European Court of Justice to investigate Facebook-NSA privacy fears

By Sooraj Shah
19 Jun 2014 View Comments
ECJ

The European Court of Justice (ECJ) is to investigate Edward Snowden's claims that Facebook had passed on its EU users' data to the US National Security Agency (NSA) as part of the latter's mass surveillance programme Prism.

The case had been brought to the High Court in Dublin by Austrian privacy activist Max Schrems, who had said that the Data Protection Commissioner, Billy Hawkes, would not investigate Snowden's claims. The High Court judge didn't make a decision, and instead adjourned the case, leaving the decision to the top European court.

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Schrems, who is a postgraduate law student behind a "Europe v Facebook" campaign, had asked the High Court judge Mr Justice Gerard Hogan to dismiss the initial decision and refer it back to Hawkes.

Hawkes had found that Facebook had acted within the terms of Safe Harbor, an EU-US data sharing agreement dating back to July 2000, which enables US companies to transfer personal data from the EU to the US in a manner that meets EU data protection requirements. He quelled suggestions that he would not take on big companies, stating that he is investigating 22 other complaints from Schrems.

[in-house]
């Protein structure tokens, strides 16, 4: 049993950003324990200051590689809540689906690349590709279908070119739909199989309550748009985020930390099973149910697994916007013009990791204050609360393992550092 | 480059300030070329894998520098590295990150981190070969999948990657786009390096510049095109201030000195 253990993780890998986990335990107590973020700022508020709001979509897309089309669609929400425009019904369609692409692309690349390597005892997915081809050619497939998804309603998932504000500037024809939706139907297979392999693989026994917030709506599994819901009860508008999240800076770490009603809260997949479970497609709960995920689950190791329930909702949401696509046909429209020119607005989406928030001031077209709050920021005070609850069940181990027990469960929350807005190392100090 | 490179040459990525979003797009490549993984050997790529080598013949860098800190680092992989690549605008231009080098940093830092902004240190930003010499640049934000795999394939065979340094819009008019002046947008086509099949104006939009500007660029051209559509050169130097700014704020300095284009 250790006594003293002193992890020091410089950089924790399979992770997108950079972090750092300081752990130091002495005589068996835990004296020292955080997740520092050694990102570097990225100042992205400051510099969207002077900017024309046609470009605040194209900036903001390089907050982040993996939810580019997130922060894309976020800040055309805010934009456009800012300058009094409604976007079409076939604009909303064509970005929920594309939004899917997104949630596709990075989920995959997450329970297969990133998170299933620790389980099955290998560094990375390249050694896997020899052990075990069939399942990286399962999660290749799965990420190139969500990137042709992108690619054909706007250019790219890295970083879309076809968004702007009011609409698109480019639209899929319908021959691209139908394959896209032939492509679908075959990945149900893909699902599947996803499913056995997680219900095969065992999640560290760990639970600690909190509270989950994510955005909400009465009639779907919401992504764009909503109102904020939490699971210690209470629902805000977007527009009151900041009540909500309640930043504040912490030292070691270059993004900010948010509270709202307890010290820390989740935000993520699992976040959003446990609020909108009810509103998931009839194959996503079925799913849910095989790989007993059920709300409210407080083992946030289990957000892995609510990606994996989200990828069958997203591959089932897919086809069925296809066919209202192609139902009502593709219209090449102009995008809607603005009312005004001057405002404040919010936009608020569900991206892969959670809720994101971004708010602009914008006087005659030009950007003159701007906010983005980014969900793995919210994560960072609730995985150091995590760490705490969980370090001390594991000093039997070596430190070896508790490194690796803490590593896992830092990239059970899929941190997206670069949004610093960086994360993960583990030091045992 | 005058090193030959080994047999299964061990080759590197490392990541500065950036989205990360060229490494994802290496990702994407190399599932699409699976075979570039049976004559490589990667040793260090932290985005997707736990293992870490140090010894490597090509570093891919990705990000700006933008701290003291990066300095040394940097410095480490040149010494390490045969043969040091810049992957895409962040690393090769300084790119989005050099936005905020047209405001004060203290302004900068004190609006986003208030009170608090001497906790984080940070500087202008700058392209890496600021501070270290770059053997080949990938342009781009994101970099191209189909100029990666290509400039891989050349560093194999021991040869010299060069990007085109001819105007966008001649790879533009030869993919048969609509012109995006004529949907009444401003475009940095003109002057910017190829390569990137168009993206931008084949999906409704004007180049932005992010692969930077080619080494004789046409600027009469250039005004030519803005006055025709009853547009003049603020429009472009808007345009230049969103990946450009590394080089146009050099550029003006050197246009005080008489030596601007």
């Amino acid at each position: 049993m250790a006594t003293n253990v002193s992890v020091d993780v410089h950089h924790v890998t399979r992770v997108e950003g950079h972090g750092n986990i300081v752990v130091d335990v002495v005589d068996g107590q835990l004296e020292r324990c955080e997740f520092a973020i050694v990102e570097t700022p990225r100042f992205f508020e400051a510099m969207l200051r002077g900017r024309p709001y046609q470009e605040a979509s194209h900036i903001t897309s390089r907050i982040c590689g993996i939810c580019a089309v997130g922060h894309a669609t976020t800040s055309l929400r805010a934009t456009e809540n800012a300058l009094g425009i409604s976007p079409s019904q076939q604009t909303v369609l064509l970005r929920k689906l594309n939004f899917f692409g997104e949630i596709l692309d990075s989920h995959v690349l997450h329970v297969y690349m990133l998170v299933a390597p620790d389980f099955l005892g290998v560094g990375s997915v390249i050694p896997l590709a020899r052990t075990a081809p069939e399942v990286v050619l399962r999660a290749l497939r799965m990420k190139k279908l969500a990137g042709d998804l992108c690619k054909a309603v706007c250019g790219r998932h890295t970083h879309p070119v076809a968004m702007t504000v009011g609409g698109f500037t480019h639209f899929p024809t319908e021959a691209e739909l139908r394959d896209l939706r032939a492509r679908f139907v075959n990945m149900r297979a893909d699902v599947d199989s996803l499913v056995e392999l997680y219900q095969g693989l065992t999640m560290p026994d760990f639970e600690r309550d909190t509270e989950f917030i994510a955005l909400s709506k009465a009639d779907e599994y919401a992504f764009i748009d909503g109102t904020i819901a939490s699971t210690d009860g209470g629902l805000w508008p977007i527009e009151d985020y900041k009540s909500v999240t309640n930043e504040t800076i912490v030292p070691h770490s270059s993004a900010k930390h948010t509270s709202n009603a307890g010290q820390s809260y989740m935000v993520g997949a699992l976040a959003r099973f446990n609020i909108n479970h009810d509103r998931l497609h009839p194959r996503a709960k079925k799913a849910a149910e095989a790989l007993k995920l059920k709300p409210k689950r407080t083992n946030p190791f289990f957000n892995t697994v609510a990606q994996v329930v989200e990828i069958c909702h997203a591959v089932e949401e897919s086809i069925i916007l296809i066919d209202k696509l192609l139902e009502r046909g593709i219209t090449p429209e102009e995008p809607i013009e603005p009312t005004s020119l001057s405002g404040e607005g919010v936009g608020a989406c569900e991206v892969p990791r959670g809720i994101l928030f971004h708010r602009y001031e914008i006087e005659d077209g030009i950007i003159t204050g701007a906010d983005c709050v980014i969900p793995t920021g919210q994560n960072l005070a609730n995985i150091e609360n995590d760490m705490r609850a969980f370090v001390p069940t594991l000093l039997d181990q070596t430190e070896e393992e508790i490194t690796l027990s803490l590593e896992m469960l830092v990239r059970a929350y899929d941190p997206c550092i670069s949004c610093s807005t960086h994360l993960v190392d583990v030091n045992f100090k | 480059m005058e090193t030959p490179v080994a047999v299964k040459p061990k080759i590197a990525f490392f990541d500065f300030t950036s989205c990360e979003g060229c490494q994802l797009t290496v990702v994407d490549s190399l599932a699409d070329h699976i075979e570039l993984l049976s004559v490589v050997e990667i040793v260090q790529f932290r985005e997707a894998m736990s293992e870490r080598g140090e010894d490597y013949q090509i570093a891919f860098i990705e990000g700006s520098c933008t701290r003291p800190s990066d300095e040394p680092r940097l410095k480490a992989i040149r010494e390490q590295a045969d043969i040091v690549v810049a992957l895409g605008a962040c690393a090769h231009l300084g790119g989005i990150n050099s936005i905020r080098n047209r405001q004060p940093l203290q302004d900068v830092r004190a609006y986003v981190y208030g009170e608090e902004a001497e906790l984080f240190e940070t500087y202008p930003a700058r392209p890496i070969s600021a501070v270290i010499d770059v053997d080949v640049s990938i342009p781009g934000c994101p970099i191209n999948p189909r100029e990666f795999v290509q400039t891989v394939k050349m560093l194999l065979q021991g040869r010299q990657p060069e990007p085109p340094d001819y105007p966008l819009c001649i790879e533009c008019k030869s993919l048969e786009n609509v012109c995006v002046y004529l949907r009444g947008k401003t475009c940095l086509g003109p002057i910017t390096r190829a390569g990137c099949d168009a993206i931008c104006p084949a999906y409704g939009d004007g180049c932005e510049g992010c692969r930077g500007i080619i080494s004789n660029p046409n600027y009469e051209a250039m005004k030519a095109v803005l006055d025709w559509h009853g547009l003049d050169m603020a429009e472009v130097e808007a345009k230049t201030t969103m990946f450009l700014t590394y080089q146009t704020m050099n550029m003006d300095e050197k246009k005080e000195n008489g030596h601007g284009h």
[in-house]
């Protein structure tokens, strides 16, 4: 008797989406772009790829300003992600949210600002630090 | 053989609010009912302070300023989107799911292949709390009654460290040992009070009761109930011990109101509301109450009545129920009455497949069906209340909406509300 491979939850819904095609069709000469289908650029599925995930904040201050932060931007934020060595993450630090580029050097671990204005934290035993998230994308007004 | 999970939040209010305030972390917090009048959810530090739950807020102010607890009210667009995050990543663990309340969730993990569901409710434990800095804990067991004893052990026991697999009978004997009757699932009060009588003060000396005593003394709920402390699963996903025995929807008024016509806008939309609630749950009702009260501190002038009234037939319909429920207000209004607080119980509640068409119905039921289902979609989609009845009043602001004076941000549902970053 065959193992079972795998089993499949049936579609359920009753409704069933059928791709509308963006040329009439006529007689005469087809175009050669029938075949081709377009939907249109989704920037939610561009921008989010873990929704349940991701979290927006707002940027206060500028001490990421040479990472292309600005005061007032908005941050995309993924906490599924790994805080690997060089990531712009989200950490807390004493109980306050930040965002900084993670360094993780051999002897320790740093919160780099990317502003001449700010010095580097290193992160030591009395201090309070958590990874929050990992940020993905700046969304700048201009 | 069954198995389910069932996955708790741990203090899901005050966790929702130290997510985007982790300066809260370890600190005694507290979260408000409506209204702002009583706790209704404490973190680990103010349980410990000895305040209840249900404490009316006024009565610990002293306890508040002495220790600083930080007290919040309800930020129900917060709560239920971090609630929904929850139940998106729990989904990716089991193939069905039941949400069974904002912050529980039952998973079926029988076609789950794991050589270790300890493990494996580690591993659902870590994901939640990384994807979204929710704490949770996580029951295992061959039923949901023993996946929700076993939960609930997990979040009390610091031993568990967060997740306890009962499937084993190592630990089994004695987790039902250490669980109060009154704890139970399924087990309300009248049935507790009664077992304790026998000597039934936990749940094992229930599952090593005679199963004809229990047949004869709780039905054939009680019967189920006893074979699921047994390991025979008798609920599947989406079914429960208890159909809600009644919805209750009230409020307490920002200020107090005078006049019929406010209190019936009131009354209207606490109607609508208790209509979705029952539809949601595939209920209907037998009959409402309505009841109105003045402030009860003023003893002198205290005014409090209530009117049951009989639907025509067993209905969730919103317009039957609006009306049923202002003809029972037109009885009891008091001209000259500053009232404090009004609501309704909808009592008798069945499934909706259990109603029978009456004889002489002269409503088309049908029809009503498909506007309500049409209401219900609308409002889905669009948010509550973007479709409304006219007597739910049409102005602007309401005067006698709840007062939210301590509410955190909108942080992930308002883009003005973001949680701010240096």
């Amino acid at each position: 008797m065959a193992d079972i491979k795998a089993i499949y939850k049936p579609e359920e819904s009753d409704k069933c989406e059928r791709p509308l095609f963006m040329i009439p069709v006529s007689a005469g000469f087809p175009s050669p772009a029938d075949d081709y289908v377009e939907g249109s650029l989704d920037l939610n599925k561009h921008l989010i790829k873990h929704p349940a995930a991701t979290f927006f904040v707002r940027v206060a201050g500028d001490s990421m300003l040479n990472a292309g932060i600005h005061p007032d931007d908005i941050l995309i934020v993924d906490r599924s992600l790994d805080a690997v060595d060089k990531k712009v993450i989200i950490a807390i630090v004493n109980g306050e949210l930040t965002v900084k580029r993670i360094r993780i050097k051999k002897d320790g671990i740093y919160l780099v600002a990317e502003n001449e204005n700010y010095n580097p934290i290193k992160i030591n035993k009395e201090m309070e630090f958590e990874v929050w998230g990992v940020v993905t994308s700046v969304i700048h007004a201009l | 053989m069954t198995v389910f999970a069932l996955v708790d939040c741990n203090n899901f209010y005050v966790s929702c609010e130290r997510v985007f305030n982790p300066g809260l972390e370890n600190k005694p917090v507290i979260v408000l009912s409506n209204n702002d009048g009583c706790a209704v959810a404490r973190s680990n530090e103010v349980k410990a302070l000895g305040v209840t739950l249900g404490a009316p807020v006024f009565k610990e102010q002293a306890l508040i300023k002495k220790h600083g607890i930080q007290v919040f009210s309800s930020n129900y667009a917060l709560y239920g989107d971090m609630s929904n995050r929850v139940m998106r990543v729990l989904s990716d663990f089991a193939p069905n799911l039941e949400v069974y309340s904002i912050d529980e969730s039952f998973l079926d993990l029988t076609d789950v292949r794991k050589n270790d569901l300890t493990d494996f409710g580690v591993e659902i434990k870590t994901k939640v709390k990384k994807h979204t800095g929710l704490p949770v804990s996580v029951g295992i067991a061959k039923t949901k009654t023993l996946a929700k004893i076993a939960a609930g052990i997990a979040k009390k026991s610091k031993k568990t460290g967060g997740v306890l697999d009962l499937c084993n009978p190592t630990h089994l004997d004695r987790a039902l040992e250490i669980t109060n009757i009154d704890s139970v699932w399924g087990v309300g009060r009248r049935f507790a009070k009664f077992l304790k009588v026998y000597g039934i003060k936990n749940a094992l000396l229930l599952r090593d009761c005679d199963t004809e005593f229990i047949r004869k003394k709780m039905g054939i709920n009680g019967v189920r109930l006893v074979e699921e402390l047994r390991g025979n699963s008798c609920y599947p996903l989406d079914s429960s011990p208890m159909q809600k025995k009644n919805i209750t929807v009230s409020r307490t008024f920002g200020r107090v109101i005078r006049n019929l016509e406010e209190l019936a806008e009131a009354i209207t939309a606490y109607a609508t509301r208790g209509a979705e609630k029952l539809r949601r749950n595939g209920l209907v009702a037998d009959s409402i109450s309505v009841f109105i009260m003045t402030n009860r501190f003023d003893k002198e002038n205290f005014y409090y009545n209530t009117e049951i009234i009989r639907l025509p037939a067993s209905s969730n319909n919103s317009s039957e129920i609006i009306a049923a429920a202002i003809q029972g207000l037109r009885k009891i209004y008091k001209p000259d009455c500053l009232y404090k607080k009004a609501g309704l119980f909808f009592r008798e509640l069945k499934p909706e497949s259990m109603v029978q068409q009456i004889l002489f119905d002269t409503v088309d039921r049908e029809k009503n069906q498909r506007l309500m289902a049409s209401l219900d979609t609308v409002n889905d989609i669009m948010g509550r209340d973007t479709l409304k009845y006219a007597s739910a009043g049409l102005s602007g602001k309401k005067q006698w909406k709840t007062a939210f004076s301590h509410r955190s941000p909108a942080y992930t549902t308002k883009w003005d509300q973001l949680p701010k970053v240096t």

Schrems suggested that the validity of Safe Harbor remained but questioned whether it should operate differently. He said that the transfer of data to the NSA was not in accordance with any exceptions under the agreement – allowing the NSA to use the data for mass surveillance purposes without probable cause.

The High Court judge said that evidence suggested that personal data was routinely accessed on a "mass and undifferentiated basis" by the US security authorities, the Guardian reports.

"For such interception of communications to be constitutionally valid, it would, accordingly, be necessary to demonstrate that this interception and surveillance of individuals or groups of individuals was objectively justified in the interests of the suppression of crime and national security and, further, that any such interception was attended by the appropriate and verifiable safeguards," Judge Hogan said.

The High Court judge said he would refer to the ECJ because "much has happened" since the Safe Harbor agreement was put in place.

He wants the ECJ to investigate whether Ireland's Data Protection Commission is bound by Safe Harbor.

In addition, the judge wants the European court to rule on whether an investigation can be launched in Ireland based on leaked documents from Snowden that suggest that internet data and communications have been intercepted by the NSA across the world.

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